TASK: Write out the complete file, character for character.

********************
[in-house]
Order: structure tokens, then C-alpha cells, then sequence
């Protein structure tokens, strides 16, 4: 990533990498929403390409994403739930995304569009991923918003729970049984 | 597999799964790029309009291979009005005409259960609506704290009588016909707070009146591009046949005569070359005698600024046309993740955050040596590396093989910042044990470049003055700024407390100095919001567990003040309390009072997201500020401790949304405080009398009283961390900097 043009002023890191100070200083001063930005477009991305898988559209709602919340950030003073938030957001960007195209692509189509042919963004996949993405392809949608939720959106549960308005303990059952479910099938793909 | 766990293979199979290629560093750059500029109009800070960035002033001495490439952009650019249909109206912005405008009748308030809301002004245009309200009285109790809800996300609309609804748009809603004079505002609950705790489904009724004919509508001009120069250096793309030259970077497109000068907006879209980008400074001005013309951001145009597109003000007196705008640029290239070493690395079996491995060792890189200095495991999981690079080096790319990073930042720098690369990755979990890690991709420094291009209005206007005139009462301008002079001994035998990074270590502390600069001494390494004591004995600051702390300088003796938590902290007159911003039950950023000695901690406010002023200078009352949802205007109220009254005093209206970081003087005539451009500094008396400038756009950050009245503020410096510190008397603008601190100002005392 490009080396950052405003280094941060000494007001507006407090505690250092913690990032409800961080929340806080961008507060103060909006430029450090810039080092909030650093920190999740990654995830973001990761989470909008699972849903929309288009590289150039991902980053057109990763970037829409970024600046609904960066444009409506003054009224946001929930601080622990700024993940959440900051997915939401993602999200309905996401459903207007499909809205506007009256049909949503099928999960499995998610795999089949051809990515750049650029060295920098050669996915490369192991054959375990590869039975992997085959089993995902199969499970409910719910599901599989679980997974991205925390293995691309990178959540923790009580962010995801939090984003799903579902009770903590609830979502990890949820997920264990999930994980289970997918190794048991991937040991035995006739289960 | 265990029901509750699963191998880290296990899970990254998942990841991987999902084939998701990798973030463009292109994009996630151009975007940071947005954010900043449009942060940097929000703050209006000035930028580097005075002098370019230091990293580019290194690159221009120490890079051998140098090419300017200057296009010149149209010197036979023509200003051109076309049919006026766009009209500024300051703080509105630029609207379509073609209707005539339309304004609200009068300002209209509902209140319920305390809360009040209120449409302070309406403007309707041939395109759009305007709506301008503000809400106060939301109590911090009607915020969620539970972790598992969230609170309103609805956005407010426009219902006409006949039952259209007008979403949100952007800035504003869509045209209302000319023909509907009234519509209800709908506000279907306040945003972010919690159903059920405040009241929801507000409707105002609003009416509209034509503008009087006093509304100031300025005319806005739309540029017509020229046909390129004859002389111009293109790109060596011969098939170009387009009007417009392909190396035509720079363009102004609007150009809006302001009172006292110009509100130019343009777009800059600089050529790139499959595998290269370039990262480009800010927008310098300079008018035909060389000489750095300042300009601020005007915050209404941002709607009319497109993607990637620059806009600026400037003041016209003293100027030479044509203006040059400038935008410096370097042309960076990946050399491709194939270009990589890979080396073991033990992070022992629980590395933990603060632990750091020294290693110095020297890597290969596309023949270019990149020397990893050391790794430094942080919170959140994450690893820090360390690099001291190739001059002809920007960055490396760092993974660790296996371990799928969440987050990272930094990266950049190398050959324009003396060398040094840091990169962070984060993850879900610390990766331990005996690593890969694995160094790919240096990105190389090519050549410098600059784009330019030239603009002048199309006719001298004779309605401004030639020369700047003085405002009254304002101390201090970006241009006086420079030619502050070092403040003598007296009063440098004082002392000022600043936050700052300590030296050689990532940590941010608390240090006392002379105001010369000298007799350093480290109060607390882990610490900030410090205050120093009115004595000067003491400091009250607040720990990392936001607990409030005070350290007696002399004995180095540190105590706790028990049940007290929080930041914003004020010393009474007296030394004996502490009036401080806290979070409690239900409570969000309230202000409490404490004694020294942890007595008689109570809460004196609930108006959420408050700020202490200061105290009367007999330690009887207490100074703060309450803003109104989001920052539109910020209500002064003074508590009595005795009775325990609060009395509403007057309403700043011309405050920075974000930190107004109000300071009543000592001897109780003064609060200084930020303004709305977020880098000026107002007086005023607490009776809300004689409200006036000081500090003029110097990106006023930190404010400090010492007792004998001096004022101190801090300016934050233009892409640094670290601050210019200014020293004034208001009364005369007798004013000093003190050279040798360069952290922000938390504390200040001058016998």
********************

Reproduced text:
[in-house]
Order: structure tokens, then C-alpha cells, then sequence
């Protein structure tokens, strides 16, 4: 990533990498929403390409994403739930995304569009991923918003729970049984 | 597999799964790029309009291979009005005409259960609506704290009588016909707070009146591009046949005569070359005698600024046309993740955050040596590396093989910042044990470049003055700024407390100095919001567990003040309390009072997201500020401790949304405080009398009283961390900097 043009002023890191100070200083001063930005477009991305898988559209709602919340950030003073938030957001960007195209692509189509042919963004996949993405392809949608939720959106549960308005303990059952479910099938793909 | 766990293979199979290629560093750059500029109009800070960035002033001495490439952009650019249909109206912005405008009748308030809301002004245009309200009285109790809800996300609309609804748009809603004079505002609950705790489904009724004919509508001009120069250096793309030259970077497109000068907006879209980008400074001005013309951001145009597109003000007196705008640029290239070493690395079996491995060792890189200095495991999981690079080096790319990073930042720098690369990755979990890690991709420094291009209005206007005139009462301008002079001994035998990074270590502390600069001494390494004591004995600051702390300088003796938590902290007159911003039950950023000695901690406010002023200078009352949802205007109220009254005093209206970081003087005539451009500094008396400038756009950050009245503020410096510190008397603008601190100002005392 490009080396950052405003280094941060000494007001507006407090505690250092913690990032409800961080929340806080961008507060103060909006430029450090810039080092909030650093920190999740990654995830973001990761989470909008699972849903929309288009590289150039991902980053057109990763970037829409970024600046609904960066444009409506003054009224946001929930601080622990700024993940959440900051997915939401993602999200309905996401459903207007499909809205506007009256049909949503099928999960499995998610795999089949051809990515750049650029060295920098050669996915490369192991054959375990590869039975992997085959089993995902199969499970409910719910599901599989679980997974991205925390293995691309990178959540923790009580962010995801939090984003799903579902009770903590609830979502990890949820997920264990999930994980289970997918190794048991991937040991035995006739289960 | 265990029901509750699963191998880290296990899970990254998942990841991987999902084939998701990798973030463009292109994009996630151009975007940071947005954010900043449009942060940097929000703050209006000035930028580097005075002098370019230091990293580019290194690159221009120490890079051998140098090419300017200057296009010149149209010197036979023509200003051109076309049919006026766009009209500024300051703080509105630029609207379509073609209707005539339309304004609200009068300002209209509902209140319920305390809360009040209120449409302070309406403007309707041939395109759009305007709506301008503000809400106060939301109590911090009607915020969620539970972790598992969230609170309103609805956005407010426009219902006409006949039952259209007008979403949100952007800035504003869509045209209302000319023909509907009234519509209800709908506000279907306040945003972010919690159903059920405040009241929801507000409707105002609003009416509209034509503008009087006093509304100031300025005319806005739309540029017509020229046909390129004859002389111009293109790109060596011969098939170009387009009007417009392909190396035509720079363009102004609007150009809006302001009172006292110009509100130019343009777009800059600089050529790139499959595998290269370039990262480009800010927008310098300079008018035909060389000489750095300042300009601020005007915050209404941002709607009319497109993607990637620059806009600026400037003041016209003293100027030479044509203006040059400038935008410096370097042309960076990946050399491709194939270009990589890979080396073991033990992070022992629980590395933990603060632990750091020294290693110095020297890597290969596309023949270019990149020397990893050391790794430094942080919170959140994450690893820090360390690099001291190739001059002809920007960055490396760092993974660790296996371990799928969440987050990272930094990266950049190398050959324009003396060398040094840091990169962070984060993850879900610390990766331990005996690593890969694995160094790919240096990105190389090519050549410098600059784009330019030239603009002048199309006719001298004779309605401004030639020369700047003085405002009254304002101390201090970006241009006086420079030619502050070092403040003598007296009063440098004082002392000022600043936050700052300590030296050689990532940590941010608390240090006392002379105001010369000298007799350093480290109060607390882990610490900030410090205050120093009115004595000067003491400091009250607040720990990392936001607990409030005070350290007696002399004995180095540190105590706790028990049940007290929080930041914003004020010393009474007296030394004996502490009036401080806290979070409690239900409570969000309230202000409490404490004694020294942890007595008689109570809460004196609930108006959420408050700020202490200061105290009367007999330690009887207490100074703060309450803003109104989001920052539109910020209500002064003074508590009595005795009775325990609060009395509403007057309403700043011309405050920075974000930190107004109000300071009543000592001897109780003064609060200084930020303004709305977020880098000026107002007086005023607490009776809300004689409200006036000081500090003029110097990106006023930190404010400090010492007792004998001096004022101190801090300016934050233009892409640094670290601050210019200014020293004034208001009364005369007798004013000093003190050279040798360069952290922000938390504390200040001058016998």